Cincinnati, Ohio--The University of Cincinnati (UC) and Genaissance
Pharmaceuticals, Inc., announced a landmark paper published in today's Proceedings of the National Academy of Sciences (PNAS).
UC researcher Stephen Liggett, MD, is the principal investigator of the
paper entitled "Complex Promoter and Coding Region of beta 2-adrenergic Receptor Haplotypes Alter Receptor Expression and Predict In Vivo
Responsiveness," which demonstrates for the first time that a response
to a drug can be predicted from an individual's own DNA using genomic
markers called haplotypes. The PNAS paper details the findings of a
collaborative project between UC and Genaissance, a leader in applying
population genomics and informatics technologies to the development of
The Genaissance and UC research team used
a unique approach to organize multiple points of gene variation (single
nucleotide polymorphisms, SNPs) into haplotypes, or HAP® Markers, and
correlate the information with clinical outcomes. HAP® Markers,
analogous to genomic "bar codes," represent the distinct patterns of
genomic variability that have accumulated over time in the human
population. In many cases, this variation can explain why some people
experience a better response to medication than others do. Conversely,
it can also help explain why certain people develop side effects where
others do not.
"The power of this technology was strongly
demonstrated in this study," said Liggett, professor of medicine and
molecular genetics at the UC College of Medicine, and executive medical
advisor to Genaissance. "We found clear correlations between specific
HAP® Markers and clinical response to albuterol. The drug response
predictions could not have been made by using only the individual SNPs.
In addition, this technology allowed us to obtain very strong results
from a modest number of patients."
The study involved 121 patient
volunteers in a "real world" trial that included anyone with asthma.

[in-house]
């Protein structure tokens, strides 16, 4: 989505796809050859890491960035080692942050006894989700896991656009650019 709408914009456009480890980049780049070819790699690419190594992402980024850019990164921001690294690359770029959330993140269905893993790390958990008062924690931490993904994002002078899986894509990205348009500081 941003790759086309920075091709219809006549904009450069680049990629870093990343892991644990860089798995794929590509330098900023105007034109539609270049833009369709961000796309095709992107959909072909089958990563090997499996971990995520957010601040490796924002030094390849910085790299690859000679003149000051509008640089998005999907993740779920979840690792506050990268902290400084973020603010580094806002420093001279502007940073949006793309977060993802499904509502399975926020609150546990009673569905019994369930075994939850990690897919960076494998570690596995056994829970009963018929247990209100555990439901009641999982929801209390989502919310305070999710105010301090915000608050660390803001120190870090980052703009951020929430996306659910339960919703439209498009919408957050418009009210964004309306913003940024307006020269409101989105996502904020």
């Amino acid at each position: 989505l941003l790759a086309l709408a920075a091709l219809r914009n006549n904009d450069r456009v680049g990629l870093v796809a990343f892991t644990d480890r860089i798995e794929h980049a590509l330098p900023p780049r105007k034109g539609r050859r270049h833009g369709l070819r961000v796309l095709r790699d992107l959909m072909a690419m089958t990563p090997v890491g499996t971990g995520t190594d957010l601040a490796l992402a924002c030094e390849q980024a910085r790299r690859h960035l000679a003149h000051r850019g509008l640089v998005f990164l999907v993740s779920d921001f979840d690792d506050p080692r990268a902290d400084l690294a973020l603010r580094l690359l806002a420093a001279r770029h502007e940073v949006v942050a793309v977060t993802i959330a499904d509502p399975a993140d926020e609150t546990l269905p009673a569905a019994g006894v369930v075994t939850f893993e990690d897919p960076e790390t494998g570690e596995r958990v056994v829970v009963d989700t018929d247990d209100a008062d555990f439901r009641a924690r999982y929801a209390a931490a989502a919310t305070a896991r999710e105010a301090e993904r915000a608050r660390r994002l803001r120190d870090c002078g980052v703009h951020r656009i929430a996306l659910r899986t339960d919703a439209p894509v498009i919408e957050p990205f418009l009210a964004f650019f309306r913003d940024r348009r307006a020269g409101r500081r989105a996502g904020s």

Lung function was measured before and after treatment with albuterol, a
popular drug known to act through the action of the beta 2-adrenergic
receptor. The individual responses to albuterol were correlated to the
variation of the genetic code for the receptor. The receptor gene was
found to have 13 different points of variation, or SNPs. Theoretically,
these can be arranged into 213, or 8,192 possible haplotype
(HAP® Marker) combinations. However, it was discovered that only 12
unique HAP® Markers occur in nature and only four accounted for the
vast majority of the patients.
"Using only SNPs as compared to
haplotypes is analogous to someone being asked to predict the speed of
a car by only being told that it has 16 inch wheels," says Liggett.
"That, of course, would be very difficult. However, if you were told
the horsepower of the engine, the weight of the car, the gear ratios,
etc., then a much more accurate prediction could be made. The same
scenario appears to be applicable to the human genome. Knowing all the
points of variation within a gene, and how they are arranged, gives you
much more predictive power than single bits of data. We have thus been
able to assign to each person a haplotype, which consists of a series
of 0s or 1s (a binary code), which is highly predictive of the response
to the most common drug used to treat asthma."
"This study stands
as a crucial proof of concept for the Genaissance HAP® Technology,"
said Gualberto Ruaño, MD, PhD, and Chief Executive Officer of
Genaissance. "The promise of using each patient's DNA to guide the
delivery of better, more personalized healthcare is quickly becoming a
reality. We have planned another clinical trial in asthma, and are
applying the same set of technologies to a variety of other therapeutic
areas including cardiovascular disease, diabetes and schizophrenia."
Seventeen million Americans are estimated to suffer with asthma of
which 4.8 million are children under the age of18. Approximately 5,000
people with asthma die each year. The healthcare costs associated with
the disease are estimated to be 6 billion dollars per year.
University of Cincinnati Medical Center is committed to building our
biotechnology capabilities," said Donald C. Harrison, MD, senior vice
president and provost for health affairs at UC. "Genomics is the
frontier of where the entire field of life sciences is going, and we
want the University of Cincinnati to be on the front edge of the wave."
research team from UC also included Dennis McGraw, MD, assistant
professor of medicine. The entire paper can be found in the September12
Proceedings of the National Academy of Sciences 97:10483-10488 by the
following authors: Drysdale, C., McGraw, D., Stack, C., Stephens, C.,
Judson, R., Nandabalan, K., Arnold, K., Ruaño, G., Liggett, S. (2000).